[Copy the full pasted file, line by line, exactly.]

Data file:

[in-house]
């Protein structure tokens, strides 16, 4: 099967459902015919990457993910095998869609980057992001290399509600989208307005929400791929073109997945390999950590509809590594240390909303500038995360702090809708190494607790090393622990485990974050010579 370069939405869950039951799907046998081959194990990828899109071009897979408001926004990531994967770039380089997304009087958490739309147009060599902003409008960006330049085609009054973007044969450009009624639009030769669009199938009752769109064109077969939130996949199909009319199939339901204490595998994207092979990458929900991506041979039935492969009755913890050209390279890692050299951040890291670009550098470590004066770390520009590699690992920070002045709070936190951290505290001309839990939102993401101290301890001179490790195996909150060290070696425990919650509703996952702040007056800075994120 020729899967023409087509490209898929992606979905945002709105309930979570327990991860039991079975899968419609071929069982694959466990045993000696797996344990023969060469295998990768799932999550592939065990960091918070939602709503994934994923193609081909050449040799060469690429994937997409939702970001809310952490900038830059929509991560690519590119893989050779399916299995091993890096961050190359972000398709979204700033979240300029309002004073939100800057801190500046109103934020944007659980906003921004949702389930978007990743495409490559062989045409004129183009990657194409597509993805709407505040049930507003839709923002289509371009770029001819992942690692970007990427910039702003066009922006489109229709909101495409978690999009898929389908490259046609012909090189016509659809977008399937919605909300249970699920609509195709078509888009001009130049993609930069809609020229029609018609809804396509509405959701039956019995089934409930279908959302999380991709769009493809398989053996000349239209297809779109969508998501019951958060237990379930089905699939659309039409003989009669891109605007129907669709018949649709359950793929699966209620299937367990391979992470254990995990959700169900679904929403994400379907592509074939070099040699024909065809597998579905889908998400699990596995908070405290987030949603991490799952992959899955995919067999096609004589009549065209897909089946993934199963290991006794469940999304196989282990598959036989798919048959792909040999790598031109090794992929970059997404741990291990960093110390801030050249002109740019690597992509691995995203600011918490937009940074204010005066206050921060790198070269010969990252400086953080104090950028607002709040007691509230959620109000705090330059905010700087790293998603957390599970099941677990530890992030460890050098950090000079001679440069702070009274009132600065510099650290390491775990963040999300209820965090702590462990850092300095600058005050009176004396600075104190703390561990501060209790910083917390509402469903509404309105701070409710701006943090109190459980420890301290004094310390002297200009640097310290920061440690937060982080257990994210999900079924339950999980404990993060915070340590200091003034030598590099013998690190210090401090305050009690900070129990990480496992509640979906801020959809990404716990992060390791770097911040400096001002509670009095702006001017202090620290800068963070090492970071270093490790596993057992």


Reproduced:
[in-house]
């Protein structure tokens, strides 16, 4: 099967459902015919990457993910095998869609980057992001290399509600989208307005929400791929073109997945390999950590509809590594240390909303500038995360702090809708190494607790090393622990485990974050010579 370069939405869950039951799907046998081959194990990828899109071009897979408001926004990531994967770039380089997304009087958490739309147009060599902003409008960006330049085609009054973007044969450009009624639009030769669009199938009752769109064109077969939130996949199909009319199939339901204490595998994207092979990458929900991506041979039935492969009755913890050209390279890692050299951040890291670009550098470590004066770390520009590699690992920070002045709070936190951290505290001309839990939102993401101290301890001179490790195996909150060290070696425990919650509703996952702040007056800075994120 020729899967023409087509490209898929992606979905945002709105309930979570327990991860039991079975899968419609071929069982694959466990045993000696797996344990023969060469295998990768799932999550592939065990960091918070939602709503994934994923193609081909050449040799060469690429994937997409939702970001809310952490900038830059929509991560690519590119893989050779399916299995091993890096961050190359972000398709979204700033979240300029309002004073939100800057801190500046109103934020944007659980906003921004949702389930978007990743495409490559062989045409004129183009990657194409597509993805709407505040049930507003839709923002289509371009770029001819992942690692970007990427910039702003066009922006489109229709909101495409978690999009898929389908490259046609012909090189016509659809977008399937919605909300249970699920609509195709078509888009001009130049993609930069809609020229029609018609809804396509509405959701039956019995089934409930279908959302999380991709769009493809398989053996000349239209297809779109969508998501019951958060237990379930089905699939659309039409003989009669891109605007129907669709018949649709359950793929699966209620299937367990391979992470254990995990959700169900679904929403994400379907592509074939070099040699024909065809597998579905889908998400699990596995908070405290987030949603991490799952992959899955995919067999096609004589009549065209897909089946993934199963290991006794469940999304196989282990598959036989798919048959792909040999790598031109090794992929970059997404741990291990960093110390801030050249002109740019690597992509691995995203600011918490937009940074204010005066206050921060790198070269010969990252400086953080104090950028607002709040007691509230959620109000705090330059905010700087790293998603957390599970099941677990530890992030460890050098950090000079001679440069702070009274009132600065510099650290390491775990963040999300209820965090702590462990850092300095600058005050009176004396600075104190703390561990501060209790910083917390509402469903509404309105701070409710701006943090109190459980420890301290004094310390002297200009640097310290920061440690937060982080257990994210999900079924339950999980404990993060915070340590200091003034030598590099013998690190210090401090305050009690900070129990990480496992509640979906801020959809990404716990992060390791770097911040400096001002509670009095702006001017202090620290800068963070090492970071270093490790596993057992």